French finance minister Christine Lagarde is expected to be chosen as early as Tuesday to become the new leader of the scandal-rocked International Monetary Fund.
Lagarde would be the first woman to head the lending organisation and would replace Dominique Strauss-Kahn, who resigned last month as managing director after being charged with sexually assaulting a New York City hotel housekeeper. Lagarde was opposed by Agustin Carstens, a Mexican central banker whose candidacy never caught fire, even among developing countries.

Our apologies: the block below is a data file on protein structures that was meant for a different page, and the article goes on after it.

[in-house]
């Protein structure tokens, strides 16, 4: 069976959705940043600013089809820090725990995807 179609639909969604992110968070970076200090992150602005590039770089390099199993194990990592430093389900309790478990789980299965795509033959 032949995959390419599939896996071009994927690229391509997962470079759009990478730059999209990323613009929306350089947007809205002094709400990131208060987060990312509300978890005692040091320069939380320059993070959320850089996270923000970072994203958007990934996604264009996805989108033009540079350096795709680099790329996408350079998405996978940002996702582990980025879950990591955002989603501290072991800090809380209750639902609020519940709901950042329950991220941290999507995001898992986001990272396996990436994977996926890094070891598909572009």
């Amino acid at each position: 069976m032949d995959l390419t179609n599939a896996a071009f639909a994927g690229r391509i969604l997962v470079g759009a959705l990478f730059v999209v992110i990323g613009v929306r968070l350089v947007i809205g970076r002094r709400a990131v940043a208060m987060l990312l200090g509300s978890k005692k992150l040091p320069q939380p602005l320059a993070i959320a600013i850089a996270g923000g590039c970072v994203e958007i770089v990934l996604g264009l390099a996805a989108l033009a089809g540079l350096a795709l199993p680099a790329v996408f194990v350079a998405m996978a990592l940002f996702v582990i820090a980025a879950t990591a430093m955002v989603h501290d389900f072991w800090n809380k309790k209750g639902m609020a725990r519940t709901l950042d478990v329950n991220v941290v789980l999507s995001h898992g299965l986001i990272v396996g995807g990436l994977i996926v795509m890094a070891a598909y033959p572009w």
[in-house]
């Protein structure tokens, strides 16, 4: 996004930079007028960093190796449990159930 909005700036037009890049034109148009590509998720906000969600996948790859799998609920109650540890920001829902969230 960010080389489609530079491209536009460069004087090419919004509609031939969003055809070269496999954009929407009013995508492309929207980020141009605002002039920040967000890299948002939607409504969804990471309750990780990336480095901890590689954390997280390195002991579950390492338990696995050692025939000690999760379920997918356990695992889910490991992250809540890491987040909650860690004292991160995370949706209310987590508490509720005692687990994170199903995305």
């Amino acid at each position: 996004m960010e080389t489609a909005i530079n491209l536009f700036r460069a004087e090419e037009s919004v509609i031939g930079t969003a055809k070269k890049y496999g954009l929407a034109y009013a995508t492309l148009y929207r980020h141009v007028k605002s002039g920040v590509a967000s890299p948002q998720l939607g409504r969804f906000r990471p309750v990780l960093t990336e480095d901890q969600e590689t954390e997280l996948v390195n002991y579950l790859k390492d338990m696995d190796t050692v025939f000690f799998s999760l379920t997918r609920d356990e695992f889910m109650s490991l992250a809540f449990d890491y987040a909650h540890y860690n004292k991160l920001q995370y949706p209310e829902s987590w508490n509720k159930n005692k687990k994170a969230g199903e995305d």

She has broad support in Europe, where she has spear-headed the region's battle against a vicious and stubborn debt crisis. She has also won support from China and Russia, according to reports in Beijing and the ITAR-Tass news agency in Moscow.
The US government has not publicly backed any candidate, but most analysts expect the Obama administration to support Lagarde.
The United States, Europe, China and Russia hold a combined majority of votes on the IMF's board.
The 24-member executive board represents the 187 members of the IMF, which lends to financially troubled countries. The board members will seek to agree on a new managing director by consensus at meeting Tuesday.